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Rare and Exceptional Plants for the
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Carl Hanscomb has one of the coolest gardens I've ever
Japanese theme pervades the cascading beds and borders with
some great water
running through the property in Occidental
California. Carl is a very
generous and knowledgeable Plantsman, and it was from
Carl that I received
Claytonia sibirica. Now, being a zone 5
gardener, I'm always
excited by the specific epithet sibirica,
brrrrrr. But this is a
plant that seems to be native from Alaska all the way down
The genus Claytonia finds it's home in the Portulacaceae family. Now there are some classical Botanists that would take offense to the redundancy of the previous sentence, and they are correct. I'll explain why, and hopefully, it will be the last time that I am Nomentclaturally Incorrect. The "aceae" at the end of the word means family in Botanical Latin, so to use the word family after Portulacaceae is redundant. But as I explained to my friend Kathy Gregg, a classical Botanist who reminded me of this rule, some of the over 10,000 people on my weekly mailing list are not Classical Botanists, but are home gardeners eager to learn about new plants. So why not give them some lessons in Botanical Latin she said and I agree.
I've enjoyed our two native East Coast species, Claytonia virginica and Claytonia caroliniana forever, but alas, their early appearance in the Spring is very ephemeral, not only for the flowers, but for the whole plant. Not so with Claytonia sibirica, a plant that is not only persistent in foliage all Spring, Summer and Autumn, but is in continual flower. Plants are about 6" - 12" tall and prefer moist shade. The foliage is a luscious dark green and quite supple. The delicate, five petaled, light pink flowers are notched at the tips and have deep magenta veining. They seem to last quite a while. There is a great closeup of the flower at http://www.daytrails.com/CandyFlower.html
The generic name, Claytonia, is in honor of John Clayton, one of America's earliest botanists. John Clayton lived from 1693-1773 in Soles, Gloucester County VA. WOW, that's 80 years old, pretty amazing for back in those days when the average life expectancy must have been around 40. Surely it was his love of plants that kept him going. It was he who sent J. F. Gronovius most of the specimens and information about plants of the "New World" for Flora Virginica published in 1739. In his monumental Species Plantarum (1753), Linnaeus introduced the consistent use of binomial nomenclature, his knowledge of North American species was based heavily on Clayton's specimens. Montia sibirica is another synonym for this plant.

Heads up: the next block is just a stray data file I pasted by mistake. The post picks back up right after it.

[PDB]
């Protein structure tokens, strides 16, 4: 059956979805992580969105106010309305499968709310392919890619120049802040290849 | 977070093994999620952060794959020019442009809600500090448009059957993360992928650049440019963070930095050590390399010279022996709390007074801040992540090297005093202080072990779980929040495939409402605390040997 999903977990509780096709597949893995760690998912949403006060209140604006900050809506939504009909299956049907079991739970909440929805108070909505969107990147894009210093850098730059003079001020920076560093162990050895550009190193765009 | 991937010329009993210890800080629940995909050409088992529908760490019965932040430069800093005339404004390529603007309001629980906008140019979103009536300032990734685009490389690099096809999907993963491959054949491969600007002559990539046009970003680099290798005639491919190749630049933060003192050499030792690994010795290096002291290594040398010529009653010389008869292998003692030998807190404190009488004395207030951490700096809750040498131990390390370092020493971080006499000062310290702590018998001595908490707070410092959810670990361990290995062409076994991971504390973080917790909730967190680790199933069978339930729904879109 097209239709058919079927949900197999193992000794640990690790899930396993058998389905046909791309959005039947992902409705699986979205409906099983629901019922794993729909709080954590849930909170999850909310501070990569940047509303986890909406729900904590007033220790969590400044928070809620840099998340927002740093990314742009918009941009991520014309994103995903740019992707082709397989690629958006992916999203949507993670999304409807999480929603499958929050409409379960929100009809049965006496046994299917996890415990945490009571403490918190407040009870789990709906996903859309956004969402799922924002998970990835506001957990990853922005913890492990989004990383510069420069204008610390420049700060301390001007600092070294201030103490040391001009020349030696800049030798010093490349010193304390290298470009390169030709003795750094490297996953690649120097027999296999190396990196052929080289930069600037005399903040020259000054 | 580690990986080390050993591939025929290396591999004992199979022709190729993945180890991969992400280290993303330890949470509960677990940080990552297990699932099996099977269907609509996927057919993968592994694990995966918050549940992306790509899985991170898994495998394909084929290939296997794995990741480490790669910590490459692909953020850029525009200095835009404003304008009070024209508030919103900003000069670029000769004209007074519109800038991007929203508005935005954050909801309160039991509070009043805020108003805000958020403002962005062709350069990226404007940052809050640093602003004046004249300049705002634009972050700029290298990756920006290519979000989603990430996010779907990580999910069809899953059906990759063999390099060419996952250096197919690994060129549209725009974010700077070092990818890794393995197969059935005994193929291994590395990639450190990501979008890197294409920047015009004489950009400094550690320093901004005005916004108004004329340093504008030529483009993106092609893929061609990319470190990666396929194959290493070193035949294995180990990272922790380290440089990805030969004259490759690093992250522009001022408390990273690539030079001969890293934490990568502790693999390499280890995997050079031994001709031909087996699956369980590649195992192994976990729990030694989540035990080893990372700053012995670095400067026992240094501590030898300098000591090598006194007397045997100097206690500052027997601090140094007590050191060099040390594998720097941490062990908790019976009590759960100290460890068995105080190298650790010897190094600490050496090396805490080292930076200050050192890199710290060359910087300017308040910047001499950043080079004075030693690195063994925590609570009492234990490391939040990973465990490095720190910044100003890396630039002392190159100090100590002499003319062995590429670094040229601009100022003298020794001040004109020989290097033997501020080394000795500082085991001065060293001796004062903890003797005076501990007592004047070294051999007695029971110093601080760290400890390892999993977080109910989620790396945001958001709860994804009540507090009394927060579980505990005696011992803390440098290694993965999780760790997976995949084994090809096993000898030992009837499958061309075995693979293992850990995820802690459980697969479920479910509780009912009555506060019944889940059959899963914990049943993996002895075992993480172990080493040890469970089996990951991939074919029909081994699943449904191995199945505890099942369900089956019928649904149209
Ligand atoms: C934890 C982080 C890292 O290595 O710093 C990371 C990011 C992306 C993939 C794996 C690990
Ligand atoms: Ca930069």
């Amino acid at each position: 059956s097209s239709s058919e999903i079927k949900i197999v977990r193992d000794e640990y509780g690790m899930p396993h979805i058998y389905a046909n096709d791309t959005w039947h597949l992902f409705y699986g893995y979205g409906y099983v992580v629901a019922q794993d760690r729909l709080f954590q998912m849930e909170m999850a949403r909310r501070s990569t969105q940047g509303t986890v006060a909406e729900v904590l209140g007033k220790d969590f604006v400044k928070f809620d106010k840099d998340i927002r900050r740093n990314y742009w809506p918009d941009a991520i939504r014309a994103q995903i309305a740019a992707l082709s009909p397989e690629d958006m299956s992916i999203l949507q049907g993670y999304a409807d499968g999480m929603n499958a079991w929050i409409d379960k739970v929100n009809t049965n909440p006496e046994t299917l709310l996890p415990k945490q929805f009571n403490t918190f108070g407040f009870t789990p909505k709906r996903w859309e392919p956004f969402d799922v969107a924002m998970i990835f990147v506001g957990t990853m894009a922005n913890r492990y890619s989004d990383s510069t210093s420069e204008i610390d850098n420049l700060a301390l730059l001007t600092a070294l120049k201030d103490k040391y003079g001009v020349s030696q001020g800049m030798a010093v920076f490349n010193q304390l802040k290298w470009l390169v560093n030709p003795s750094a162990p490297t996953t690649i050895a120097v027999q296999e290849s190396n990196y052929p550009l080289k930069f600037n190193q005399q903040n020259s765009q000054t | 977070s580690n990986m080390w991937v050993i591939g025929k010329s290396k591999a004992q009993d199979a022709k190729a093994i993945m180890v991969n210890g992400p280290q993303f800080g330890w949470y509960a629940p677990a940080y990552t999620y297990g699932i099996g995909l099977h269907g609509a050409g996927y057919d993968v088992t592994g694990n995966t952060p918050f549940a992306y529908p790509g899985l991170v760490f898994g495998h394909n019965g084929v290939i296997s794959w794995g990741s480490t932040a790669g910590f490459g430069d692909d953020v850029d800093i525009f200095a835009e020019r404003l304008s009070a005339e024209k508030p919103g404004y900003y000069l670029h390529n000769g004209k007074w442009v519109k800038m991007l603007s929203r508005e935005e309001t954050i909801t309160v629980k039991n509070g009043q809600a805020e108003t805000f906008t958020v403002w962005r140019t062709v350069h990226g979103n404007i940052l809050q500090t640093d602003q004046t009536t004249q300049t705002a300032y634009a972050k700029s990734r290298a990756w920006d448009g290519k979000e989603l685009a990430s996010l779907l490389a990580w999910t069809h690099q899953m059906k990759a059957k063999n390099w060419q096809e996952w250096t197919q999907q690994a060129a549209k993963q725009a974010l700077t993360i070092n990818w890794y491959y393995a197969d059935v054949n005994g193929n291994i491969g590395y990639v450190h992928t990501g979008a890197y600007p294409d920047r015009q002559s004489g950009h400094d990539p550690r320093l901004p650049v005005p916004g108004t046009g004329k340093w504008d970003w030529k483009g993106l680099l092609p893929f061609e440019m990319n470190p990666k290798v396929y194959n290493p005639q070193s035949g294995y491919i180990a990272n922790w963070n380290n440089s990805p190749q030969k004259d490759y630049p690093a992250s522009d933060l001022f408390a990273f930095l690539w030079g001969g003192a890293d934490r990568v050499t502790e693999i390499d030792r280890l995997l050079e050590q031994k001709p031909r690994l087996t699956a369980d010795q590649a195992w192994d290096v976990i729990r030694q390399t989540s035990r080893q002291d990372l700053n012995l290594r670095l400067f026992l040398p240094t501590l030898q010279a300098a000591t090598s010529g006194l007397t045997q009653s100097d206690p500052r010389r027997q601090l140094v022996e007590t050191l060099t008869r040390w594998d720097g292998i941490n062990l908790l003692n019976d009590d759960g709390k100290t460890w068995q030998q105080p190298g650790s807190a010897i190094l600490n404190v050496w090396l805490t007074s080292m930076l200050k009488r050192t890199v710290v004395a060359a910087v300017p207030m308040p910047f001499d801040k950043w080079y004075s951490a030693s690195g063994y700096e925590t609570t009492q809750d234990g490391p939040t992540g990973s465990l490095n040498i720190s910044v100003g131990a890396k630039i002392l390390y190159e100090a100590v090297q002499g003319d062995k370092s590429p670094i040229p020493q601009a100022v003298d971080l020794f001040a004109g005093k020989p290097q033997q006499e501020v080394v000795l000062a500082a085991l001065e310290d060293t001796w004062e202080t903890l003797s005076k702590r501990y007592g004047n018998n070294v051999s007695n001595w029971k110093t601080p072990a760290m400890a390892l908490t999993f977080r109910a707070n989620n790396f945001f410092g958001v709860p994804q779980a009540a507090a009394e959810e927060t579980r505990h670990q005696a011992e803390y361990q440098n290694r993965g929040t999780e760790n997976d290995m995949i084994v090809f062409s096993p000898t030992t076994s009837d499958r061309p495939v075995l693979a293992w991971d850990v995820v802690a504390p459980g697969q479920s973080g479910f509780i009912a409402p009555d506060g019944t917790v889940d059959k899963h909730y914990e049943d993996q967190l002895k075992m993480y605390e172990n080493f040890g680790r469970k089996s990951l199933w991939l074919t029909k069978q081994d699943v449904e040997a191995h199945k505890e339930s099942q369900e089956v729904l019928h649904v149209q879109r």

The Department of Botany at The Natural History Museum in London England maintains an herbarium, named in honor of John Clayton, and has extensive biographical and interesting information about this fascinating man, to whom we owe so much. You can find out more by going to http://www.nhm.ac.uk/botany/clayton/index.h tml
Now, the next question is, Claytonia sibirica, Annual or Perennial??? Well that depends on who you talk to, it's hard for me to tell, since it seeds around so well. This is one plant that, once you grow it, you'll never be without it. However, it will never become a nuisance, as the seedlings are very easy to pull up if they are growing where you don't want them.
Common names abound, "Siberian Miners Lettuce" a reference to the fact that the entire plant is edible, "Candy Flower", "Siberian Spring Beauty" a reference to it's very early appearance in the garden, and "Pink Purslane"
While I was surfing around looking for information on Clayton and Claytonia, I stumbled upon the "Cal Flora" pages. Hosted by the University of California at Berkeley, this "Digital Library" is one of the most extensive I've ever seen. If every state embarked on a project of this scope, it would be wonderful. You can experience Cal Flora at http://www.calflora.org/
We spoke last week about anagrams as I told you that Tellima was an anagram for Mitella and shared with you Saruma and Asarum. Well here's a few more. Dear readers, Larry Hodgson of Canada, contributes Lobivia (a cactus) an anagram of Bolivia (where it is found). Joachim Erfkamp, of Germany contributes, "In the orchid family there is another anagram name: Sedirea japonica. The genus
shares a lot of similarities with the south east Asian genus Aerides, but is native only to Japan, Korea and Taiwan." And Diana Capen of Perennial Favorites in Rye Colorado writes, "Docynia is an anagram of Cydonia".
Anybody else have anymore Anagrams or other Botanical Trivia??
By the way, I'm working on the "Resources Page" on my website and you can see the progress at: http://www.sunfarm.com/links/resources.htm When you get there, click on Horticulture Societies and Organizations and you will see a list of about 60 groups, if you have any to add, please let me know.
You can take a virtual tour of the gardens here at Sunshine by cruising on over to http://www.sunfarm.com/tour/thumbs.html These photos are thumbnails and can be clicked on to fill your screen.
A complete set of back issues of "Glick Pick of the Week" is available for the asking. If you would like me to send them, or if you would like to first see the list, send me an email. Also, if you're getting more than one copy of this weekly mailing, or would like to subscribe a friend, or for some crazy reason, to unsubscribe, let me know.
© 2000 Barry Glick and Sunshine Farm & Gardens
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Copyright © Barry Glick 1996-2022. All Rights Reserved.
Barry Glick, Sunshine Farm and Gardens
696 Glicks Rd, Renick, WV 24966, USA
Phone: (304) 497-2208
Last modified February 25, 2020